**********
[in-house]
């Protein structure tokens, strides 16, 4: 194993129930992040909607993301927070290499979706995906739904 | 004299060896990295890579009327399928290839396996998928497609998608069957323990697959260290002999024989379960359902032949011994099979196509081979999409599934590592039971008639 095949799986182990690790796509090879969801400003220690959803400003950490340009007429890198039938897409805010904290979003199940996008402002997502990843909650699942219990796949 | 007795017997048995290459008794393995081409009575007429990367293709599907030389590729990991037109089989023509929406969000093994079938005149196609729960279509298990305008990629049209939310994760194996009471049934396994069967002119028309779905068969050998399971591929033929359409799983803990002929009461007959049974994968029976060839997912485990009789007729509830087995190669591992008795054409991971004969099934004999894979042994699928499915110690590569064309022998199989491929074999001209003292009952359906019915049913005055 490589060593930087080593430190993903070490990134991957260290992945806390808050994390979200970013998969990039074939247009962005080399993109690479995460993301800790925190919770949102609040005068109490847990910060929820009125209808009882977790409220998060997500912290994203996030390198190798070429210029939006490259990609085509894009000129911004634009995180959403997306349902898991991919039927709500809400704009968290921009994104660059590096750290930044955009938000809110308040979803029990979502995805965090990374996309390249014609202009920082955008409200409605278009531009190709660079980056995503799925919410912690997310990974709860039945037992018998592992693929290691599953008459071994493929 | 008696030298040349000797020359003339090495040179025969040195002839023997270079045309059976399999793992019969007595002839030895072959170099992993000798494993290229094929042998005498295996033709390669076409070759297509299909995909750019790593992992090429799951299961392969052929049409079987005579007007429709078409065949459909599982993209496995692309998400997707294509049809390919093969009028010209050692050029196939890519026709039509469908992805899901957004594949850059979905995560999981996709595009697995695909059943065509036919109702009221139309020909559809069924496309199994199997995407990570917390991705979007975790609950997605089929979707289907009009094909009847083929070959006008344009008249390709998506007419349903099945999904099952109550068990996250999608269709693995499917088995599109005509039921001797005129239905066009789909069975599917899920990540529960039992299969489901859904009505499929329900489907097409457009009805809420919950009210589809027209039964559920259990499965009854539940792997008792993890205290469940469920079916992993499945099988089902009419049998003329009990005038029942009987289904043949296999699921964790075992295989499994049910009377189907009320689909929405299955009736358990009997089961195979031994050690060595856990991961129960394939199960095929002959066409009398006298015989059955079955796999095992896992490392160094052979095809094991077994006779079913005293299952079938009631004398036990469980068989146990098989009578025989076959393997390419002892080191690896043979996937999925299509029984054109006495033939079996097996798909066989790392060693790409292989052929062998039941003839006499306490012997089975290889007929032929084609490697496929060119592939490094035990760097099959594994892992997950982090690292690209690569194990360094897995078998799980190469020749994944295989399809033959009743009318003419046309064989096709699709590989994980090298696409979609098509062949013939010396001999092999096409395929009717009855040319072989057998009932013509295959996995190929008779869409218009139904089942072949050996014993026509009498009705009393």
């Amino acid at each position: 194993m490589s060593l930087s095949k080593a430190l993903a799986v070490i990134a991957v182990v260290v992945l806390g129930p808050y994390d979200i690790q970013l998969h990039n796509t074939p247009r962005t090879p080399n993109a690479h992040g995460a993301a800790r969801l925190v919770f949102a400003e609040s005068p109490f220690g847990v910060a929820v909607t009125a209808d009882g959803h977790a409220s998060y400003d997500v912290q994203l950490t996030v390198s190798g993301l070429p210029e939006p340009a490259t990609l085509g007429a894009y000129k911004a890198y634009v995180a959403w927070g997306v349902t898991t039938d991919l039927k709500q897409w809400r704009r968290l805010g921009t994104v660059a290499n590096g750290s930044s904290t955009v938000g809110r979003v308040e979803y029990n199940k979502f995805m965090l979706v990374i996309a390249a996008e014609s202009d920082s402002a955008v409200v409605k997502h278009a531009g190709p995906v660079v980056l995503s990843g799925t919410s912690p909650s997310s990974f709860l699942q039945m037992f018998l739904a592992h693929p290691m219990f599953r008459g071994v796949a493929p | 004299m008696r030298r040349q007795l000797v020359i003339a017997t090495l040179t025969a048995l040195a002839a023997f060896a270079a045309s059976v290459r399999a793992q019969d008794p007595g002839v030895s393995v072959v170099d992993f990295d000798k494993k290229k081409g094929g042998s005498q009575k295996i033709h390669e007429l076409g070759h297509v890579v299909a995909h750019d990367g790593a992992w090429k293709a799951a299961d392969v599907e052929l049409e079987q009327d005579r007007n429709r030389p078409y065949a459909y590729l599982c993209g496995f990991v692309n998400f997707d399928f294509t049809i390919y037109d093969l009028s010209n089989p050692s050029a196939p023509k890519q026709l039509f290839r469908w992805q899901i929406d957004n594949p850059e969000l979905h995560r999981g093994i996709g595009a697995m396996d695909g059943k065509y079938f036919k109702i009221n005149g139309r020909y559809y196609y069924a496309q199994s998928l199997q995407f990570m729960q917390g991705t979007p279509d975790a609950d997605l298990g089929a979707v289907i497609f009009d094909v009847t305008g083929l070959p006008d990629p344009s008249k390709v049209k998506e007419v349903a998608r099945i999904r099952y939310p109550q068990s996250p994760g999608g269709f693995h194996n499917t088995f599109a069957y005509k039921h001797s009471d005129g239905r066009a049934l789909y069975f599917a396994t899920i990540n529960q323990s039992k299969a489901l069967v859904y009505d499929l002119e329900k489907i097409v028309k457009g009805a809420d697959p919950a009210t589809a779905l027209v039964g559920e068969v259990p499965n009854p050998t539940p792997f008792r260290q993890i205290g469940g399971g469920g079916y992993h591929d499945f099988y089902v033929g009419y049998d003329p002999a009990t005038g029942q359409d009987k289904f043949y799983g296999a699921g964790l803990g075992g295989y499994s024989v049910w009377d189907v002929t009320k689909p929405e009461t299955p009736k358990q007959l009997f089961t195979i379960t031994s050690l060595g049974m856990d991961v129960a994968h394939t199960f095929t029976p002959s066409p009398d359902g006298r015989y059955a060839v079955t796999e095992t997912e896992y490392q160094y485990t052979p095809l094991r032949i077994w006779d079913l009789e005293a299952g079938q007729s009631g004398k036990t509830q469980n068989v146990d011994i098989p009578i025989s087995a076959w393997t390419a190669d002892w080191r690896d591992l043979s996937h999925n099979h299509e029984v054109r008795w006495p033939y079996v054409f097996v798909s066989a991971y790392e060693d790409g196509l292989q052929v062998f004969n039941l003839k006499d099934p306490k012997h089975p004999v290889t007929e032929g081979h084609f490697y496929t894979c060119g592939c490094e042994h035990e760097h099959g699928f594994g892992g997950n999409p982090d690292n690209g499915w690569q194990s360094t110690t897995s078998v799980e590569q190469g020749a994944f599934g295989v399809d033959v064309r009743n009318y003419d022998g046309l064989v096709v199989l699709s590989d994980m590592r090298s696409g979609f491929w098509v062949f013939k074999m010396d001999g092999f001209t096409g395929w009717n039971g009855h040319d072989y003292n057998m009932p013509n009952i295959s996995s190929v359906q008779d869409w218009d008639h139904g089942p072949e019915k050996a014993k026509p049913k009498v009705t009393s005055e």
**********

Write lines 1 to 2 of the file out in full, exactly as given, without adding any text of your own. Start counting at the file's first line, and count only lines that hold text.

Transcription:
[in-house]
């Protein structure tokens, strides 16, 4: 194993129930992040909607993301927070290499979706995906739904 | 004299060896990295890579009327399928290839396996998928497609998608069957323990697959260290002999024989379960359902032949011994099979196509081979999409599934590592039971008639 095949799986182990690790796509090879969801400003220690959803400003950490340009007429890198039938897409805010904290979003199940996008402002997502990843909650699942219990796949 | 007795017997048995290459008794393995081409009575007429990367293709599907030389590729990991037109089989023509929406969000093994079938005149196609729960279509298990305008990629049209939310994760194996009471049934396994069967002119028309779905068969050998399971591929033929359409799983803990002929009461007959049974994968029976060839997912485990009789007729509830087995190669591992008795054409991971004969099934004999894979042994699928499915110690590569064309022998199989491929074999001209003292009952359906019915049913005055 490589060593930087080593430190993903070490990134991957260290992945806390808050994390979200970013998969990039074939247009962005080399993109690479995460993301800790925190919770949102609040005068109490847990910060929820009125209808009882977790409220998060997500912290994203996030390198190798070429210029939006490259990609085509894009000129911004634009995180959403997306349902898991991919039927709500809400704009968290921009994104660059590096750290930044955009938000809110308040979803029990979502995805965090990374996309390249014609202009920082955008409200409605278009531009190709660079980056995503799925919410912690997310990974709860039945037992018998592992693929290691599953008459071994493929 | 008696030298040349000797020359003339090495040179025969040195002839023997270079045309059976399999793992019969007595002839030895072959170099992993000798494993290229094929042998005498295996033709390669076409070759297509299909995909750019790593992992090429799951299961392969052929049409079987005579007007429709078409065949459909599982993209496995692309998400997707294509049809390919093969009028010209050692050029196939890519026709039509469908992805899901957004594949850059979905995560999981996709595009697995695909059943065509036919109702009221139309020909559809069924496309199994199997995407990570917390991705979007975790609950997605089929979707289907009009094909009847083929070959006008344009008249390709998506007419349903099945999904099952109550068990996250999608269709693995499917088995599109005509039921001797005129239905066009789909069975599917899920990540529960039992299969489901859904009505499929329900489907097409457009009805809420919950009210589809027209039964559920259990499965009854539940792997008792993890205290469940469920079916992993499945099988089902009419049998003329009990005038029942009987289904043949296999699921964790075992295989499994049910009377189907009320689909929405299955009736358990009997089961195979031994050690060595856990991961129960394939199960095929002959066409009398006298015989059955079955796999095992896992490392160094052979095809094991077994006779079913005293299952079938009631004398036990469980068989146990098989009578025989076959393997390419002892080191690896043979996937999925299509029984054109006495033939079996097996798909066989790392060693790409292989052929062998039941003839006499306490012997089975290889007929032929084609490697496929060119592939490094035990760097099959594994892992997950982090690292690209690569194990360094897995078998799980190469020749994944295989399809033959009743009318003419046309064989096709699709590989994980090298696409979609098509062949013939010396001999092999096409395929009717009855040319072989057998009932013509295959996995190929008779869409218009139904089942072949050996014993026509009498009705009393």